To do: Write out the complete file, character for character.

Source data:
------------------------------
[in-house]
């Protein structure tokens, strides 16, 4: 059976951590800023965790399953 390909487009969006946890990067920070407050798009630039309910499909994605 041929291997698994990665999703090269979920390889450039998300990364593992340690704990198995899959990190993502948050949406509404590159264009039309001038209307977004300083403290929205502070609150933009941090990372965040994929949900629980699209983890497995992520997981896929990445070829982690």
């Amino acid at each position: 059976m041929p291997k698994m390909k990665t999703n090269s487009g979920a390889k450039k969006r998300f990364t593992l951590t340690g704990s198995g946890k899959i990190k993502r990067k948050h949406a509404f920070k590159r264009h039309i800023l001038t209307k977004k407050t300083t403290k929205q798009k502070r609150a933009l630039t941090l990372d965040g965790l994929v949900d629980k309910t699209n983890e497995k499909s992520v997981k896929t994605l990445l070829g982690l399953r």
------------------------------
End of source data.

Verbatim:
[in-house]
């Protein structure tokens, strides 16, 4: 059976951590800023965790399953 390909487009969006946890990067920070407050798009630039309910499909994605 041929291997698994990665999703090269979920390889450039998300990364593992340690704990198995899959990190993502948050949406509404590159264009039309001038209307977004300083403290929205502070609150933009941090990372965040994929949900629980699209983890497995992520997981896929990445070829982690």
């Amino acid at each position: 059976m041929p291997k698994m390909k990665t999703n090269s487009g979920a390889k450039k969006r998300f990364t593992l951590t340690g704990s198995g946890k899959i990190k993502r990067k948050h949406a509404f920070k590159r264009h039309i800023l001038t209307k977004k407050t300083t403290k929205q798009k502070r609150a933009l630039t941090l990372d965040g965790l994929v949900d629980k309910t699209n983890e497995k499909s992520v997981k896929t994605l990445l070829g982690l399953r």